Review: Small Wonders (Bernie Grant Arts Centre)
Punchdrunk's latest show for children runs as part of LIFT
It would be hard to count the number of times I've sat down on the floor to watch a kids show and experienced not much more than a simple hour of storytelling. Actor in chair, kids on the carpet, 60 minutes of a wholesome narrative. So it was with slight dismay that I hunkered down with a group of 29 five to six year-olds on the carpet for Punchdrunk's latest show, as Liz Watts-Legg's Nanny Lacey smiled benignly out at us in her lovely knitted cardigan.
But this is Punchdrunk, of course, and I should have remembered that whatever your idea of a kids show, their version will likely bust it out of the water. And Small Wonders really does. The immersive company's winning design and soundscape and its ability to stage an epic adventure, are all a perfect fit for creating a show for children. If your sprogs ever were iffy about the existence of magic, they won't be after seeing this piece.
In Nanny Lacey's little flat – re-created down to the very last higgledy piggledy detail in a space somewhere hidden in the Bernie Grant Arts Centre – Nanny and her daughter Bella are welcoming a group of children. The authorities are trying to re-home Nanny – she's too old and a little too mad to be living on her own, they say. She's decided to get some children round so that she can tell them her tales and relive her memories. ‘You have the best imaginations,' Nanny explains to the group. Nanny is a miniaturist, but not in the perfect doll's house way you might think. She takes bits and bobs, recycles rubbish and turns it all into beautiful, quirky scenarios that, to her at least, represent very real memories (even though she's made them all up in her head).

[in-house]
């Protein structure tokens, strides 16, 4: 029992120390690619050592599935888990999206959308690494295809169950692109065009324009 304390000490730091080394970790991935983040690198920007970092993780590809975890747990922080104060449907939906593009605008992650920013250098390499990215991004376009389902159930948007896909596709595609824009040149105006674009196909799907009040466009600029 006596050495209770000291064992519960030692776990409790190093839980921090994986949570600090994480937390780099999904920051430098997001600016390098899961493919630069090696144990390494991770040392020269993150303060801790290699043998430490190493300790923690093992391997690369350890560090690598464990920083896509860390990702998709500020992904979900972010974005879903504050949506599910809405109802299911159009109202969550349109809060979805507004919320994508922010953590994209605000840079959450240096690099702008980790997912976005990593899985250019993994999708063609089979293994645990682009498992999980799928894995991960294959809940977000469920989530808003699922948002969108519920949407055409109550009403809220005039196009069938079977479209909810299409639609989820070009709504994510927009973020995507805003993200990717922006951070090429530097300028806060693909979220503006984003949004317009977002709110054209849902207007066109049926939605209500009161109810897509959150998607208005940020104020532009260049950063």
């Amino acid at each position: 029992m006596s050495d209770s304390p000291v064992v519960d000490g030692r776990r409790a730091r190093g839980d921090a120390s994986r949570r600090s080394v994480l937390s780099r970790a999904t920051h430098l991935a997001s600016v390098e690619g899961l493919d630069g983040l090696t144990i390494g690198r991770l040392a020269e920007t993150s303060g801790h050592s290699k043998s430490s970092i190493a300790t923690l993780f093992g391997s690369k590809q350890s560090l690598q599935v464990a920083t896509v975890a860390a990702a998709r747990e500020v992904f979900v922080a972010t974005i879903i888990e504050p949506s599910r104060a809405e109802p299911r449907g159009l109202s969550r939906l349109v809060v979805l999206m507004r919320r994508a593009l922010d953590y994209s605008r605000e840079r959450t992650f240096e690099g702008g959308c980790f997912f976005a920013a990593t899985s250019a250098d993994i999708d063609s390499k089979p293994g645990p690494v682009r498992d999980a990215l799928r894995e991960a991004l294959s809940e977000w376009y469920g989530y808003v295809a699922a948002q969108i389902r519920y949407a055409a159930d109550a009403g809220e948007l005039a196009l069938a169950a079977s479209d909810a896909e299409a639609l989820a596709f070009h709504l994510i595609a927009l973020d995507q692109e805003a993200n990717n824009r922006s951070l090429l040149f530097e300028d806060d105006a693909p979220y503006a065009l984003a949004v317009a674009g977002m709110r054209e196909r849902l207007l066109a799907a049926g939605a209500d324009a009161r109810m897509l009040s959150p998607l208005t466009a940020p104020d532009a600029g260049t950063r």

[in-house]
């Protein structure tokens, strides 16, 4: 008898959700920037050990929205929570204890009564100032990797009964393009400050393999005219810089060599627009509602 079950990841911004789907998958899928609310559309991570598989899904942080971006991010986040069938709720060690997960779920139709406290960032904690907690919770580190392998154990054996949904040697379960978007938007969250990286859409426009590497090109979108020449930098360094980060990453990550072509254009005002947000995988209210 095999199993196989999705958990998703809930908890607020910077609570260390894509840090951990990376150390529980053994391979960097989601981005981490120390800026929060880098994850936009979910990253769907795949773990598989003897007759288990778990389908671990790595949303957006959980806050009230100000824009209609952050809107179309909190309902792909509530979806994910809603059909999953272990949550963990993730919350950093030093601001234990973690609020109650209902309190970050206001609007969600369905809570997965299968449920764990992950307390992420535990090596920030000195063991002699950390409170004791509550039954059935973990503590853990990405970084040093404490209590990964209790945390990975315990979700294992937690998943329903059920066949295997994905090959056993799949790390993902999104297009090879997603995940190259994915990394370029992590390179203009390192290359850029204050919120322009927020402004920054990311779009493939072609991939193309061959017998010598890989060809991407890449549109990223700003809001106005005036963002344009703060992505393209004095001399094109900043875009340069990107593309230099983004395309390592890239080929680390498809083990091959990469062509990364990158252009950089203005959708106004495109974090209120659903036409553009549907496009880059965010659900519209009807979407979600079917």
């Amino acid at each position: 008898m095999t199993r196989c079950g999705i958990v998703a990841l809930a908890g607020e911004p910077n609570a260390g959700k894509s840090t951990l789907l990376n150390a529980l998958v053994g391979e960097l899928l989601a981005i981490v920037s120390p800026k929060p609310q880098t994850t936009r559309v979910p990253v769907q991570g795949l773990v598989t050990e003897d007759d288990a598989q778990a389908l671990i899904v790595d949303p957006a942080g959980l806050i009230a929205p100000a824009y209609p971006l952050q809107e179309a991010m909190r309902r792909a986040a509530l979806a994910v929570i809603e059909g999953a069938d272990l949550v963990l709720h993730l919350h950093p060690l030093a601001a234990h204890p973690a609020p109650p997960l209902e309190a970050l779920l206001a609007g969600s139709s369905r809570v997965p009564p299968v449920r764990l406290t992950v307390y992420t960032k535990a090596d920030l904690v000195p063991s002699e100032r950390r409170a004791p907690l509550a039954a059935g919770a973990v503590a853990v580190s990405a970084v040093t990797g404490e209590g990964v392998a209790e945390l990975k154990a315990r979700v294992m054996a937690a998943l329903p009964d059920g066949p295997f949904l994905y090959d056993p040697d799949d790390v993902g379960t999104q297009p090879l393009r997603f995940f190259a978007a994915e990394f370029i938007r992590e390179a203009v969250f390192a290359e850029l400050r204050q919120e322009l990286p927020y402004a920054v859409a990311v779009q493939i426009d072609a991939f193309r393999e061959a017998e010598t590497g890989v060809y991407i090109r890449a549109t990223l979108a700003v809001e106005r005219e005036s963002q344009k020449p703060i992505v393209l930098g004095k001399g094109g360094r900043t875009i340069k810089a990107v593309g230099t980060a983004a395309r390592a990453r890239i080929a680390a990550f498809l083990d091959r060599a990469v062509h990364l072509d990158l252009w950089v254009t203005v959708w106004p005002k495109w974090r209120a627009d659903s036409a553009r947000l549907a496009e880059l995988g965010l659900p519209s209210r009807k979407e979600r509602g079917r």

It's about half way through Nanny's sweet but slightly boring wittering, that – to the absolute astonishment of all the kids on the carpet – the fridge bursts open. 'The shrinking machine!' Nanny exclaims. The children look on agog until they realise we all have to go into the fridge to shrink. In we descend into spooky darkness, until we arrive inside one of Nanny's miniatures, re-created with acute detail in larger-than-life, Punchdrunk style. It's totally thrilling and, certainly for the five year-olds, more than a little scary.
I probably don't need to explain the levels of excitement expressed by the class I experienced Small Wonders with: it was off the scale. Several of them kept turning to me to say: 'It's magic!' or 'I'm scared!' whilst smiling gleefully. And though there were one or two unsure of whether to push on through the darkness, with a little gentle cajoling from teachers (plus the appearance of a torch) even the really frightened ones plucked up the courage. They were very glad they did.
By the end, they were all breathlessly delighted about what they had seen as well as – crucially – achieved. Small Wonders makes the whole group work together, showing what can be done with team work. And the central message, about using your imagination – and how much can be made out of very little – is inspiring. It may be Small Wonders, but it's a big joy.